FOEX Live: June 8-15, 2014

Posted by Geetha Hariharan at Jun 16, 2014 09:55 AM |
A weekly selection of news on online freedom of expression and digital technology from across India (and some parts of the world). Please email relevant news/cases/incidents to geetha[at]


A Hindu rightwing group demanded the arrest of a prominent activist, who during a speech on the much-debated Anti-superstition Bill, made comments that are allegedly blasphemous.


On June 10, the principal and six students of Government Polytechnic at Kunnamkulam, Thrissur, were arrested for publishing a photograph of Prime Minister Narendra Modi alongside photographs of Hitler, Osana bin Laden and Ajmal Kasab, under the rubric ‘negative faces’. An FIR was registered against them for various offences under the Indian Penal Code including defamation (Section 500), printing or engraving matter known to be defamatory (Section 501), intentional insult with intent to provoke breach of peace (Section 504), and concealing design to commit offence (Section 120) read with Section 34 (acts done by several persons in furtherance of common intention). The principal was later released on bail.

In a similarly unsettling incident, on June 14, 2014, a case was registered against the principal and 11 students of Sree Krishna College, Guruvayur, for using “objectionable and unsavoury” language in a crossword in relation to PM Narendra Modi, Rahul Gandhi, Shashi Tharoor, etc. Those arrested were later released on bail.


Facebook posts involving objectionable images of Dr. B.R. Ambedkar led to arson and vandalism in Pune. Police have sought details of the originating IP address from Facebook.

A Pune-based entrepreneur has set up a Facebook group to block ‘offensive’ posts against religious leaders. The Social Peace Force will use Facebook’s ‘Report Spam’ option to take-down of ‘offensive’ material.

Deputy Chief Minister Ajit Pawar suggested a ban on social media in India, and retracted his statement post-haste.


A bailable warrant was issued against singer Kailash Kher for failing to appear in court in relation to a case. The singer is alleged to have hurt religious sentiments of the Hindu community in a song, and a case registered under Sections 295A and 298, Indian Penal Code.

Uttar Pradesh:

The presence of a photograph on Facebook, in which an accused in a murder case is found posing with an illegal firearm, resulted in a case being registered against him under the IT Act.

News & Opinion:

Authors, civil society activists and other concerned citizens issued a joint statement questioning Prime Minister Modi’s silence over arrests and attacks on exercise of free speech and dissent. Signatories include Aruna Roy, Romila Thapar, Baba Adhav, Vivan Sundaram, Mrinal Pande, Jean Dreze, Jayati Ghosh, Anand Pathwardhan and Mallika Sarabhai.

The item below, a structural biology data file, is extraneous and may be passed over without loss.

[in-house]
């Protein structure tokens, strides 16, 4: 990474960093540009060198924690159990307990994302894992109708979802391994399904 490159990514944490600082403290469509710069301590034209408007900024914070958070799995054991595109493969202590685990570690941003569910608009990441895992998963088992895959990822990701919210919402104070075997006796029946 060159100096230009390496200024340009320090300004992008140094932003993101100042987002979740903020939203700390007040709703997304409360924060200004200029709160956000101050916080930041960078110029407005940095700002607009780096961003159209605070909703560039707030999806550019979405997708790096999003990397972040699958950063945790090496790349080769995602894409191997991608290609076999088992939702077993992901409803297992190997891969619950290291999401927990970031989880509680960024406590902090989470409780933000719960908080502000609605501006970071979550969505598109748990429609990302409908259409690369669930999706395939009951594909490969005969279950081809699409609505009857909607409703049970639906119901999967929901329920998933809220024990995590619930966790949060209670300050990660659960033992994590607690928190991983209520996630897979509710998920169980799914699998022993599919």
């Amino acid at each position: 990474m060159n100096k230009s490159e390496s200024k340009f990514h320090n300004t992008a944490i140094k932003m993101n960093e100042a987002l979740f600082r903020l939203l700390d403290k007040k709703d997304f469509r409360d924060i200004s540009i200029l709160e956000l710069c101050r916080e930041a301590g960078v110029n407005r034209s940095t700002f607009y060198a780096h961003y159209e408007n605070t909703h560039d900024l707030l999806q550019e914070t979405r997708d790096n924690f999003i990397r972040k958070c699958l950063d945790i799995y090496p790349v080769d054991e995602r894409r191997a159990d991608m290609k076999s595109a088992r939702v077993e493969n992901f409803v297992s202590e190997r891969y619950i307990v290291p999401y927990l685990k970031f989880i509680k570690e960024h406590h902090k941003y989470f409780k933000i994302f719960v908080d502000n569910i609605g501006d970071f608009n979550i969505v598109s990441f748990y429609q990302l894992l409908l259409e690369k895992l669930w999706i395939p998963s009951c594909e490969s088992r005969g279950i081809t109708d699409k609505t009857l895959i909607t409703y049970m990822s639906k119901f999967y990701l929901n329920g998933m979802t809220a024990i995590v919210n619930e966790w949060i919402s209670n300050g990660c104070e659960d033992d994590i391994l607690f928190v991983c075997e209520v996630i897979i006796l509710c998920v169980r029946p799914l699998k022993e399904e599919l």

In response to Mumbai police’s decision to take action against those who ‘like’ objectionable or offensive content on Facebook, experts say the freedom to ‘like’ or ‘share’ posts or tweets is fundamental to freedom of expression. India’s defamation laws for print and the Internet need harmonization, moreover.

While supporting freedom of expression, Minister for Information and Broadcasting Prakash Javadekar cautioned the press and all users of social media that the press and social media should be used responsibly for unity and peace. The Minister has also spoken out in favour of free publication, in light of recent legal action against academic work and other books.

Infosys, India’s leading IT company, served defamation notices on the Economic Times, the Times of India and the Financial Express, for “loss and reputation and goodwill due to circulation of defamatory articles”. Removal of articles and an unconditional apology were sought, and Infosys claimed damages amounting to Rs. 2000 crore. On a related note, Dr. Ashok Prasad argues that criminal defamation is a violation of freedom of speech.

Drawing on examples from the last 3 years, Ritika Katyal analyses India’s increasing violence and legal action against dissent and hurt sentiment, and concludes that Prime Minister Narendra Modi has both the responsibility and ability to “rein in Hindu hardliners”.

Discretionary powers resting with the police under the vaguely and broadly drafted Section 66A, Information Technology Act, are dangerous and unconstitutional, say experts.

Providing an alternative view, the Hindustan Times comments that the police ought to “pull up their socks” and understand the social media in order to effectively police objectionable and offensive content on the Internet.

Keeping Track:

Indconlawphil’s Free Speech Watch keeps track of violations of freedom of expression in India.